Land of Opportunity

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Land of Opportunity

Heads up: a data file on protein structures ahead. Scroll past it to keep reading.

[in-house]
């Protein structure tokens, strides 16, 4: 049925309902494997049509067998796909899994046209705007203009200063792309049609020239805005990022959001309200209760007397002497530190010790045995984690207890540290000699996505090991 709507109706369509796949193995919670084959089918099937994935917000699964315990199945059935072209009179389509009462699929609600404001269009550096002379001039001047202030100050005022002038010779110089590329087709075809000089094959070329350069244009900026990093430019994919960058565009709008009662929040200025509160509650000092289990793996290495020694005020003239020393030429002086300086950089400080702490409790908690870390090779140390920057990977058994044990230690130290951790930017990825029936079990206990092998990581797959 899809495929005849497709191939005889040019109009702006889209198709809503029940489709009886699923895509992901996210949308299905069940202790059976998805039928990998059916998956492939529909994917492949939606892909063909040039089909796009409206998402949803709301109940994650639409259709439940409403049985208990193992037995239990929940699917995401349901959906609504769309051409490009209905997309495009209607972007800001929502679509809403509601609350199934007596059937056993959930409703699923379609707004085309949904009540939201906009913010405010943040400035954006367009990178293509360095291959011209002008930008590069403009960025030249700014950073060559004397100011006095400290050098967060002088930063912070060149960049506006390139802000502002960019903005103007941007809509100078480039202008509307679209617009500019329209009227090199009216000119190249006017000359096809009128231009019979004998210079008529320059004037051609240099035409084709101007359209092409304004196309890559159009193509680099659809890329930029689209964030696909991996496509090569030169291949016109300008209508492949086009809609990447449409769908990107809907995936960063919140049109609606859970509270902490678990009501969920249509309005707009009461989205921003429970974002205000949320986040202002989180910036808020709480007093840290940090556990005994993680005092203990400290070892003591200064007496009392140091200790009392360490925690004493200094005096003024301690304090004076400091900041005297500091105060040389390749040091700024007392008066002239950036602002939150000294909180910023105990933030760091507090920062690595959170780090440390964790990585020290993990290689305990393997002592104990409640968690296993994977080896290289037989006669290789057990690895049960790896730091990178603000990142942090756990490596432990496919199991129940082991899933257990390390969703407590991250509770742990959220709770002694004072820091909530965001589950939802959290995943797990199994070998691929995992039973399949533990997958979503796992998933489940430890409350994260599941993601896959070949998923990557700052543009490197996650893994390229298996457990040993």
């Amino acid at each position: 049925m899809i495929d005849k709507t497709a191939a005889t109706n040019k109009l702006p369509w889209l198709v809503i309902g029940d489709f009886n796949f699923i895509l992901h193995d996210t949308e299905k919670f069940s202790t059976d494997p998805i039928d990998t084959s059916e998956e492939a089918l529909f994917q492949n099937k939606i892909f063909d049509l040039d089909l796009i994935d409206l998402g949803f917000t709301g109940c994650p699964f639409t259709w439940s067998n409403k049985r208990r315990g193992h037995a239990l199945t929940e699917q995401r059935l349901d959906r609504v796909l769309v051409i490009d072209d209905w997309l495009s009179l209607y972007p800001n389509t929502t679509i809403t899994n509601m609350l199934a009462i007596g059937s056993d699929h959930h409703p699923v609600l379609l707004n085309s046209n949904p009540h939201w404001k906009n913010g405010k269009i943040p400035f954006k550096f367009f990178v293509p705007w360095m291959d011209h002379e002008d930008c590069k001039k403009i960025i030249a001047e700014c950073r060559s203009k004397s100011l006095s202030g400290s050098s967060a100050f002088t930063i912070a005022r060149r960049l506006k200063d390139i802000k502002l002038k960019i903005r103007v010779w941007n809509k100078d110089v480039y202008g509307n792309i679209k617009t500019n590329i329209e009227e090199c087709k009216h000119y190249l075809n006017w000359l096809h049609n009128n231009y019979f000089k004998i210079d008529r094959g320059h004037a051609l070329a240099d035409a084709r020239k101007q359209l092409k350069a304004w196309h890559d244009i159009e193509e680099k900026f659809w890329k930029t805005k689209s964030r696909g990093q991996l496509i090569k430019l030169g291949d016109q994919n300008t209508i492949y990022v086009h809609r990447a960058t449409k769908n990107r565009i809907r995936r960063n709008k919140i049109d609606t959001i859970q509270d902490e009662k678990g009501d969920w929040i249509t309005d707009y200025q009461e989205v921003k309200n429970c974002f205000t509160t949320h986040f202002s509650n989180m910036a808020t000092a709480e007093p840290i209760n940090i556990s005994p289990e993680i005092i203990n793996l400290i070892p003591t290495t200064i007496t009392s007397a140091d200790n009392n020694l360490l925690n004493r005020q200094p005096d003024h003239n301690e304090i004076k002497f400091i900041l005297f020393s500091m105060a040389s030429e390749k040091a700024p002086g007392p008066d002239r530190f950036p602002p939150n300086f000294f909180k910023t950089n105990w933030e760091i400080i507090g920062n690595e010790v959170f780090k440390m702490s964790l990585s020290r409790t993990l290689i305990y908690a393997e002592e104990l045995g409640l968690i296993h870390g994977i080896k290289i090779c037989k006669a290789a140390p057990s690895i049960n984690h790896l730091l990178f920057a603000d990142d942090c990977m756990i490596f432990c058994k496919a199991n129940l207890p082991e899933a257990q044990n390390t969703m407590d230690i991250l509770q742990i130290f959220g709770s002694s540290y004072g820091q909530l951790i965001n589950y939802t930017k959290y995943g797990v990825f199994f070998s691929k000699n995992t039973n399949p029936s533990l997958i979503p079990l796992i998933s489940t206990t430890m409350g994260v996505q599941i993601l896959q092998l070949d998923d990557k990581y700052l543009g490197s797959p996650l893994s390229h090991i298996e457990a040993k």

(intense music) – [Nico] The legacy of this country has proven that ownership of land and property is the most secure way to financial stability And the appreciation of that property over decades is how families are able to accumulate wealth, send their children to college, or start their own businesses But what happens if you don’t come from a neighborhood with high property values? Or, what if, based upon the color of your skin, you were never given access to participate in that America to begin with Not by a single real estate agent or a private developer, but by a system that was designed to exclude you from its benefits If you take a drive through any major city, you’ll notice they all have about one thing in common They’re still segregated And there has been a consistent fight to maintain and overcome those physical boundary lines, then and now This is a story about the transformation of an historic neighborhood in Kansas City and the fight for housing rights across Missouri that challenged the United States Constitution My name is Nico and this is The Land of Opportunity (intense strings music) (keyboard music) – [Marquita] Some years ago the black archives and some neighborhood leaders joined together to get Santa Fe listed on the National Historic Register And there’s a lot of reasons, not just the structures of the homes but also a lot about the people who have lived here After I grew up I moved to Kansas for a little while and right back to Santa Fe area and I’ve lived in this area for 25 years now One of the first people that I was told to meet was Rosemary Lowe – [Nico] Having lived in the same home since 1952, Rosemary Lowe was president of the neighborhood association for many decades – [Marquita] And still recognized with the state and others because of her pioneering work that she did for Santa Fe and for the rest of the city – Well I worked on a lot of things. (chuckles) It’s a matter of how many things, because you was workin’ to keep the neighborhood like it should be – [Marquita] We get a lot of people who come through as tourists, because they’ve heard about Santa Fe Certainly, they’ve heard about some of the prominent leaders that we’ve had and still have in this community One I didn’t mention was Reverend Wallace Hartsfield who was involved in integrating sports in our city – 1962, I came to Kansas City – When Alex and I first started thinking about moving we watched this area We watched for houses Our friends knew we were looking at this area – One of our high school classmates and good friends had called me, said “Al, there’s a house on Benton that has a lot of potential “You might want to take a look at it.” And the former resident Jewel Neal said, “Well, I can show you this house better than any realtor.” – (laughs) – “But don’t waste my time.” – [Nico] And when she said show you this house better than any realtor could, she meant it Jewel Freeman, also known as Jewel Neal, decided to write her thesis about the historical significance of this very neighborhood – Santa Fe was the first planned neighborhood in Kansas City, Missouri – When they built these homes, they built ’em to stay and to last – [Nico] Santa Fe Place would be the first attempt in Kansas City to regulate, legally, the basic aspects of the construction and maintenance of a neighborhood Four vital elements would define the new upscale community Elegant architectural features, exclusion of any commercial structures, encouragement to only middle- and upper-class homeowners and incorporation of land for parks and boulevards – [Marquita] The Ellisons’ home is absolutely a model home – [Alex] This house was built in 1907 And I don’t know if you could find any homes that are built today that would have some of the I mean, just like the wood trim A lot of that would be cost prohibitive in today’s market – [Nico] While today it would be too expensive to build these homes, it would be the standard of excellence for the men who built the neighborhood – I believe that it was over 300 acres of land was owned by one guy – [Nico] That guy was Charles Lockridge Having amassed his wealth from three generations of slave labor along the Santa Fe Trail, Charles had plans to develop his family’s farmland into the city’s premier neighborhood Several of Kansas City’s most influential business and civic leaders were involved in this development – The first owner of the house was a gentleman by the name of James G. Smart And he was actually the first president of the Kansas City Missouri Bar Association – [Nico] These were men of money, land and influence Principal among them was the wealthy industrialist,